“As a gay man and a queer man, my relationship with masculinity is quite complicated,” says Hill (BA, Women's Studies, '19). “I think that for folks in the queer community who identify as male, there is a lot of relief that the concept of masculinity is being revisited.” Hill is glad to see masculinity loosening its grip on traits like strength, power and dominance.

“We’re seeing more conversations about masculinity evolving,” says Hill. “But we’re still coming up against those very dominant ideals.” Hill cites LGBTQ rights as an area where concrete progress has been made. “The high-level discourse is changing, but is life on the ground for, say, trans people, really any better? Maybe not.”

Hill raises the example of a recent Tweet in which a father paints his fingernails as a show of support to his gender-creative child. “The story suggests a wonderfully accepting attitude,” says Hill. “But the reality is that there are still guys painting their nails, presenting a non-conforming type of masculinity, and they are being harassed every day.”

Shaking the foundations of masculine power

Just as Kehler sees the education system as freighted with gender-biased baggage, Hill adds that schools are just one of many such systems. “We have to remember,” says Hill, “that masculinity is ingrained into our political systems, our financial systems and our economic systems.” These systems were originally constructed by men, for men.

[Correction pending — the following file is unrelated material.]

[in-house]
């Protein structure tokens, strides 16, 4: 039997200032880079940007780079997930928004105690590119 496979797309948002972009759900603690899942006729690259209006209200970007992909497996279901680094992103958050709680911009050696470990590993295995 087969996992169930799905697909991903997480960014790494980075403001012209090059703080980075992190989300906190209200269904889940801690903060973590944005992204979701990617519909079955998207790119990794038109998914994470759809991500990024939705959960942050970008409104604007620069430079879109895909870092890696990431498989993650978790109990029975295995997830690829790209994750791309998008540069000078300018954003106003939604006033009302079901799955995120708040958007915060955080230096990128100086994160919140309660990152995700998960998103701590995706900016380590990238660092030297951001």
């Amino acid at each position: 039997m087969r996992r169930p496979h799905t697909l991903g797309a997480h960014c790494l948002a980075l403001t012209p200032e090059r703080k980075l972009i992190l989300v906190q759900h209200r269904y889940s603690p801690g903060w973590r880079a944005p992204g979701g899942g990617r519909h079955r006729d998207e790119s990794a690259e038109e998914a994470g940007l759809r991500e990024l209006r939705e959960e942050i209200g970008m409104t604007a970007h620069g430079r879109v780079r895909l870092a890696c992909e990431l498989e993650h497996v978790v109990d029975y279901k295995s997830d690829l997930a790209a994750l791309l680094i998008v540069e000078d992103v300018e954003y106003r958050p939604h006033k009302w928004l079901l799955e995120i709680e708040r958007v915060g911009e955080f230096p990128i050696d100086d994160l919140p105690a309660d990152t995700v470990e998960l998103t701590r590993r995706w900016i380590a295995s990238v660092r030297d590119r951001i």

Masculinity is ingrained into our political systems, our financial systems and our economic systems.

“Yes, these systems are evolving. But the foundations were laid well before women were considered persons,” says Hill, “and well before anyone started talking about gender as a spectrum, rather than a binary.” So the process of changing a cultural norm as entrenched as masculinity will be a slow one.

Performing masculinity: the myth of the Marlboro man

Dr. Jean-René Leblanc, PhD, associate professor of digital arts in UCalgary's Faculty of Arts, is also in the business of rethinking masculinities. He is looking for signs of change in the rodeo arena, and sees gender as a performance rather than a biological fact.

To explain the idea of performing your gender, Leblanc points to the things we do consciously, every day, that express our gender. “It’s the idea that your gender isn’t something you’re born with physically. It’s constructed through the things we do with our bodies, the way we move, the way we speak, the way we dress. This is how we create meaning and define our gender.”  

To study how people perform their gender, Leblanc is currently focused on cowboys. “In cowboy culture, masculinity is performed in a very particular way,” says Leblanc. “Rodeo culture has traditionally been seen as a man’s world. But really it’s a community that includes both men and women.”

Talking cowboy culture with cowboys

Leblanc’s SSHRC-funded research project is two-fold. In the first phase, Leblanc, along with a team of Canadian researchers, will first interview about 20 people who participate in rodeos as cowboys. He will ask questions like:

  • What is a cowboy?
  • Do you identify with cowboy culture?
  • Is the ideal cowboy the romantic “Marlboro man?”
  • Are rodeo cowboys real cowboys?
  • What is a cowgirl?
  • What objects define you? Your belt buckle? Your boots?

Leblanc sees the interview process as immersive, a vehicle for him to get inside the heads of cowboys. “It’s moving beyond the theory of scholarship to the more grassroots level,” he says. “My participants are the true face of the cowboy identity.”